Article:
They stole the small paths first. That’s why no one noticed. They took them at night, woodland trails no one walked and the driveways to deserted homes. Sometimes, people got lost looking for alleyways which were no longer there.
Then they began to take the streets. People crossed out the maps. Some said the maps should be left as they were in case the paths came back. I stayed up at night and watched my street from my window. I wanted them to take it. It never felt like mine. I started looking for the thieves. I wrote down all the names of the missing roads. I worked out which one they’d take next.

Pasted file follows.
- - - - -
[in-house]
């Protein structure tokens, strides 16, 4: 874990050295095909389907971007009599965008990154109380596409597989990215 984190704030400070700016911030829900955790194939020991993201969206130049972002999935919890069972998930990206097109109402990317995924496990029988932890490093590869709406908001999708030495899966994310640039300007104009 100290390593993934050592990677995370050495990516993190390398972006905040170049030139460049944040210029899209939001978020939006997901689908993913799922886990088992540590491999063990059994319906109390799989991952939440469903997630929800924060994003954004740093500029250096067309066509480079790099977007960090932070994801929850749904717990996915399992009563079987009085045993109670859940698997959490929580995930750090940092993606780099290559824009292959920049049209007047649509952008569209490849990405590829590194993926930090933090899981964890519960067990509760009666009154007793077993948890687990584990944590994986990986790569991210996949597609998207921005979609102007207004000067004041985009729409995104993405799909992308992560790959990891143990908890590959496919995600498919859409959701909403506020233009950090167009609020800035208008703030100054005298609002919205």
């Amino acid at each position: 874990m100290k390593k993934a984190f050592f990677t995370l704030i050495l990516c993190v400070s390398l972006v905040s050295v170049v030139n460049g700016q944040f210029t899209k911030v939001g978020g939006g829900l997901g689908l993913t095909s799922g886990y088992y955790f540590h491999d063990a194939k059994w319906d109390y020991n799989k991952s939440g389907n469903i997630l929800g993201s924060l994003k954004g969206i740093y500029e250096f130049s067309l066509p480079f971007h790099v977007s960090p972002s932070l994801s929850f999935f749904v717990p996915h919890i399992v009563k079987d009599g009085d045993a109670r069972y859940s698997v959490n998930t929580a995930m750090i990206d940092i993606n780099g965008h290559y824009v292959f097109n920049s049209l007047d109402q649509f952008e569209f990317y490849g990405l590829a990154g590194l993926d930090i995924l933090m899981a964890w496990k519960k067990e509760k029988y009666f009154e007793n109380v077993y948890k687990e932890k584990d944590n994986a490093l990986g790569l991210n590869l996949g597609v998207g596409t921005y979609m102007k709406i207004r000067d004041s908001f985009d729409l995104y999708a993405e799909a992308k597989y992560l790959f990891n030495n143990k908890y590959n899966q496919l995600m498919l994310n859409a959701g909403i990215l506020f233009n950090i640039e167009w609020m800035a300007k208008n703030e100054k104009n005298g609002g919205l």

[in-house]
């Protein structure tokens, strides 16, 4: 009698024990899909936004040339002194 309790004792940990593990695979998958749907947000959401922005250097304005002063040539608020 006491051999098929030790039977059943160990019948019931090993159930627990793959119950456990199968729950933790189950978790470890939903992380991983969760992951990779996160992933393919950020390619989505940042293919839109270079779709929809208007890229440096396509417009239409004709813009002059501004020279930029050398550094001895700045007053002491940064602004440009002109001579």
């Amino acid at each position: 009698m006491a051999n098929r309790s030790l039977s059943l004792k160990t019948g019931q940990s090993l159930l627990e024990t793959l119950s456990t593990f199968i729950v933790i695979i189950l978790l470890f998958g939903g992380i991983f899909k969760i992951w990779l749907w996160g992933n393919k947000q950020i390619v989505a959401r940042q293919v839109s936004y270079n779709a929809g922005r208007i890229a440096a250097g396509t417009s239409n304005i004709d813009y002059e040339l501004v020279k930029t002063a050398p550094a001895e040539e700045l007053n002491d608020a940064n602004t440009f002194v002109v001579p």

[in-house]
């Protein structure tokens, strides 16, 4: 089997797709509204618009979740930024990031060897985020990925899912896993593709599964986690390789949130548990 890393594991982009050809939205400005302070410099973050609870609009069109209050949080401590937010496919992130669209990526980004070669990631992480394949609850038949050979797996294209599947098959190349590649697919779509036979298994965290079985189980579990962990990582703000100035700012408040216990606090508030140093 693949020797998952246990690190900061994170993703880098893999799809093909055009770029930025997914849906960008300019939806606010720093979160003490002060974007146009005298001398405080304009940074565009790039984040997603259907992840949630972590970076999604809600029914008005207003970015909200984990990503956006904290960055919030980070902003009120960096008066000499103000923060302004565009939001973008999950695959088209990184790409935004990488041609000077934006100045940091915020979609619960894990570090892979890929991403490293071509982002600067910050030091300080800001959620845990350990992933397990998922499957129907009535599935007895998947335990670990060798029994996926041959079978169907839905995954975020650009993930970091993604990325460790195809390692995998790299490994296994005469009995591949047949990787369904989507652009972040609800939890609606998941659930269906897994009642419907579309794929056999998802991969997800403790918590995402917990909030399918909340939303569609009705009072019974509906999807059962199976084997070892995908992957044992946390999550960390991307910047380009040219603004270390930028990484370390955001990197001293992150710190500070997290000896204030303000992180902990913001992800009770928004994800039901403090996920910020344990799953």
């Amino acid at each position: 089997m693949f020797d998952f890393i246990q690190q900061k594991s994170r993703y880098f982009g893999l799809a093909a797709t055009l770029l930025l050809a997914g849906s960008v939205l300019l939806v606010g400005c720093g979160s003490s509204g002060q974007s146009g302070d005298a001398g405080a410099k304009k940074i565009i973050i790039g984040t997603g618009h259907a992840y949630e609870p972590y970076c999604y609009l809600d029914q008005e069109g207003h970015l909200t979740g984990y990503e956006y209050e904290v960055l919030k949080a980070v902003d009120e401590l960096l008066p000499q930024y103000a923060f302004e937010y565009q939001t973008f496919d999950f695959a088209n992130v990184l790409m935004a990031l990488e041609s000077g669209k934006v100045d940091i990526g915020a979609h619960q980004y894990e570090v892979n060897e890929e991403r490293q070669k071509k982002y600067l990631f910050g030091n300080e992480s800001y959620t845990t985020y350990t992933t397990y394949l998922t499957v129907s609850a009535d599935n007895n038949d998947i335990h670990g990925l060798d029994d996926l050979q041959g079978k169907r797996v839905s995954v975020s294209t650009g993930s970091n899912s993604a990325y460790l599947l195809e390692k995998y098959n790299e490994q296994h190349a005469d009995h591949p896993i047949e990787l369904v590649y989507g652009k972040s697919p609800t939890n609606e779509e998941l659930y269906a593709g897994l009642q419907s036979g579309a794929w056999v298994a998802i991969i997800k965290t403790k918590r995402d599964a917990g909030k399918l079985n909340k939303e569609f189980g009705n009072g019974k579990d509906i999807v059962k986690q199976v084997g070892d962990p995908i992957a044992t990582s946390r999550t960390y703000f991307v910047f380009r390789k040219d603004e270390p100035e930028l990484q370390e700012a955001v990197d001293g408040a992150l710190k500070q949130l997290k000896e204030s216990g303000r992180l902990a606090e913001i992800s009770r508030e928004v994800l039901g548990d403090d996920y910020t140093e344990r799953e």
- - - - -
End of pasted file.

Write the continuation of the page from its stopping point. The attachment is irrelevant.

I packed a small bag. I followed pathless ways. I saw people lost. I didn’t help them. When I found the thieves, I gave them my book of names. I showed them wind roads in the skies and fish paths in the rivers. They let me go with them.
Now we smell of night roads and bat shadows. Our pockets are stuffed with maps. We tick the streets and paths that we’ve taken. We are gathering them all.
Rebecca Harrison sneezes like Donald Duck and can be summoned by a cake signal in the sky. Her best friend is a dog who can count. She was a finalist in the first Wyvern Lit flash fiction contest. Her stories can also be read at Hermeneutic Chaos, Unbroken Journal, Fiction Attic, Remarkable Doorways Magazine, The Fable Online, Maudlin House, and elsewhere.